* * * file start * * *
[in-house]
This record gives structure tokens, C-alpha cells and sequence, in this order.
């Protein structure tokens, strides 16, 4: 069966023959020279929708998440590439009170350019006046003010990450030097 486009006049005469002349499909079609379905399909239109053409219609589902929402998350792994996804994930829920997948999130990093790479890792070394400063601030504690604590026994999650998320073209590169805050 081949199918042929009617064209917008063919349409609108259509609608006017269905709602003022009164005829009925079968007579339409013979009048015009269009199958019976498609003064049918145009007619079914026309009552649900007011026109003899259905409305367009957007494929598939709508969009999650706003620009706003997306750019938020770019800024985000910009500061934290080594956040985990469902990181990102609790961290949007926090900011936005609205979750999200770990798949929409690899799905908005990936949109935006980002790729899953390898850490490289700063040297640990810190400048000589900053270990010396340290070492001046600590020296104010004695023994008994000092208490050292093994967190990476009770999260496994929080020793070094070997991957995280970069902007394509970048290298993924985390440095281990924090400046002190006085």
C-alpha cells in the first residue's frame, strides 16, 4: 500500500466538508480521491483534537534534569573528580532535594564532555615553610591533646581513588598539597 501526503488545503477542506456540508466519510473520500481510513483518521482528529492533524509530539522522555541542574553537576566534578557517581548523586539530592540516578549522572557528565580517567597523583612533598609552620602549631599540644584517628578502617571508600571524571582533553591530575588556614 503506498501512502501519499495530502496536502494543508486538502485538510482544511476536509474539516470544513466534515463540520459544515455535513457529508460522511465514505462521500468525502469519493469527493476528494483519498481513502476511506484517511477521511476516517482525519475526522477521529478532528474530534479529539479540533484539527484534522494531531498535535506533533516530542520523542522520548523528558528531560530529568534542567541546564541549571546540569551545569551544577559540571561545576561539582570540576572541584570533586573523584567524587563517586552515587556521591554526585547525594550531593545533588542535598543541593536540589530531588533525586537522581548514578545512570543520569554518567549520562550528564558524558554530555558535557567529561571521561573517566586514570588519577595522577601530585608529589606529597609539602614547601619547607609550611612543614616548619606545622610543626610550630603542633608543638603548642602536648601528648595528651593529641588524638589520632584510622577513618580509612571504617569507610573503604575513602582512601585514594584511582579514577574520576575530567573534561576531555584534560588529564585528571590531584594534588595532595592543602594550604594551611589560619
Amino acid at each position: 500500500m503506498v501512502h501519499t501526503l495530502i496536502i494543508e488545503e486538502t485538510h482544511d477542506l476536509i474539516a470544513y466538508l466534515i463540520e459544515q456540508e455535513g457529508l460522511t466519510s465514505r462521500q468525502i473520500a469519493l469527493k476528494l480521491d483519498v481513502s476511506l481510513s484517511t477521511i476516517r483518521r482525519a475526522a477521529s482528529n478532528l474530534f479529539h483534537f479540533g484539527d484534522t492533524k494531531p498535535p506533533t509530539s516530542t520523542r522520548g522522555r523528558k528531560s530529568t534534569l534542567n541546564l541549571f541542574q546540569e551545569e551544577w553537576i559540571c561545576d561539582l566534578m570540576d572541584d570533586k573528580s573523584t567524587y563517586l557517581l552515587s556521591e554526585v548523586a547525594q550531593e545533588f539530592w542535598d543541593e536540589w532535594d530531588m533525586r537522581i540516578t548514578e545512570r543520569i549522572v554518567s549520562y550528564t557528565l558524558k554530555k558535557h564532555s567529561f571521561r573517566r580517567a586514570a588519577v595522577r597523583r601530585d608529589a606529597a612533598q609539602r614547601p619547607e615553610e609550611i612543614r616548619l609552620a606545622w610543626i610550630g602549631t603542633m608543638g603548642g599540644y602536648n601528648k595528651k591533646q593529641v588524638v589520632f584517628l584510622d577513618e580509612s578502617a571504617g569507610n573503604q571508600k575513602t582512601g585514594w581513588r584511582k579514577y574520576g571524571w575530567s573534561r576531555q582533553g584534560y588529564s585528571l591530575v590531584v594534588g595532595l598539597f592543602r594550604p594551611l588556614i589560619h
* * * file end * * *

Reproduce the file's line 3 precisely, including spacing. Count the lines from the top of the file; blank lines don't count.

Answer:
């Protein structure tokens, strides 16, 4: 069966023959020279929708998440590439009170350019006046003010990450030097 486009006049005469002349499909079609379905399909239109053409219609589902929402998350792994996804994930829920997948999130990093790479890792070394400063601030504690604590026994999650998320073209590169805050 081949199918042929009617064209917008063919349409609108259509609608006017269905709602003022009164005829009925079968007579339409013979009048015009269009199958019976498609003064049918145009007619079914026309009552649900007011026109003899259905409305367009957007494929598939709508969009999650706003620009706003997306750019938020770019800024985000910009500061934290080594956040985990469902990181990102609790961290949007926090900011936005609205979750999200770990798949929409690899799905908005990936949109935006980002790729899953390898850490490289700063040297640990810190400048000589900053270990010396340290070492001046600590020296104010004695023994008994000092208490050292093994967190990476009770999260496994929080020793070094070997991957995280970069902007394509970048290298993924985390440095281990924090400046002190006085």